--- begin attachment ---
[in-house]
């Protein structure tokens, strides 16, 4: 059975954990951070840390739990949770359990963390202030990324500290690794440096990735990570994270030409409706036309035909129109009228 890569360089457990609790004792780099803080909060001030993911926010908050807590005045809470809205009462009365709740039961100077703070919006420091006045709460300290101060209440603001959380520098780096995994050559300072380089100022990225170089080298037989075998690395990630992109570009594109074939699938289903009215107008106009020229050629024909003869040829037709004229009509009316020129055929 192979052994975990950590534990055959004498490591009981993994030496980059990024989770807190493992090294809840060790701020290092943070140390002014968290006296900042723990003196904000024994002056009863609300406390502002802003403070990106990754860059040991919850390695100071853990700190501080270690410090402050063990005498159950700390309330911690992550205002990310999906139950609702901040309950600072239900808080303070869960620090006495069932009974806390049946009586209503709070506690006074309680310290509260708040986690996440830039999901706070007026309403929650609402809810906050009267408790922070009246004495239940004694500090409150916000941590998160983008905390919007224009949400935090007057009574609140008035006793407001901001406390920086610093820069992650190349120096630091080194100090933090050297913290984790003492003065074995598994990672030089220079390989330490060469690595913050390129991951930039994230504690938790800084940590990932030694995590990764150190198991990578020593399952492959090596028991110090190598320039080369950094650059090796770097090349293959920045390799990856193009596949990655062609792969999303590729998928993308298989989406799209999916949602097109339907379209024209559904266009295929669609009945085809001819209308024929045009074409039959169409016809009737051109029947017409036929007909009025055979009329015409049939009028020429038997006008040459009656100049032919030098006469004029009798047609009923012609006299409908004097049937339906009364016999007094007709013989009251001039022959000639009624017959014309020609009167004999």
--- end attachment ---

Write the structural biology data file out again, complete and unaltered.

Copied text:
[in-house]
């Protein structure tokens, strides 16, 4: 059975954990951070840390739990949770359990963390202030990324500290690794440096990735990570994270030409409706036309035909129109009228 890569360089457990609790004792780099803080909060001030993911926010908050807590005045809470809205009462009365709740039961100077703070919006420091006045709460300290101060209440603001959380520098780096995994050559300072380089100022990225170089080298037989075998690395990630992109570009594109074939699938289903009215107008106009020229050629024909003869040829037709004229009509009316020129055929 192979052994975990950590534990055959004498490591009981993994030496980059990024989770807190493992090294809840060790701020290092943070140390002014968290006296900042723990003196904000024994002056009863609300406390502002802003403070990106990754860059040991919850390695100071853990700190501080270690410090402050063990005498159950700390309330911690992550205002990310999906139950609702901040309950600072239900808080303070869960620090006495069932009974806390049946009586209503709070506690006074309680310290509260708040986690996440830039999901706070007026309403929650609402809810906050009267408790922070009246004495239940004694500090409150916000941590998160983008905390919007224009949400935090007057009574609140008035006793407001901001406390920086610093820069992650190349120096630091080194100090933090050297913290984790003492003065074995598994990672030089220079390989330490060469690595913050390129991951930039994230504690938790800084940590990932030694995590990764150190198991990578020593399952492959090596028991110090190598320039080369950094650059090796770097090349293959920045390799990856193009596949990655062609792969999303590729998928993308298989989406799209999916949602097109339907379209024209559904266009295929669609009945085809001819209308024929045009074409039959169409016809009737051109029947017409036929007909009025055979009329015409049939009028020429038997006008040459009656100049032919030098006469004029009798047609009923012609006299409908004097049937339906009364016999007094007709013989009251001039022959000639009624017959014309020609009167004999």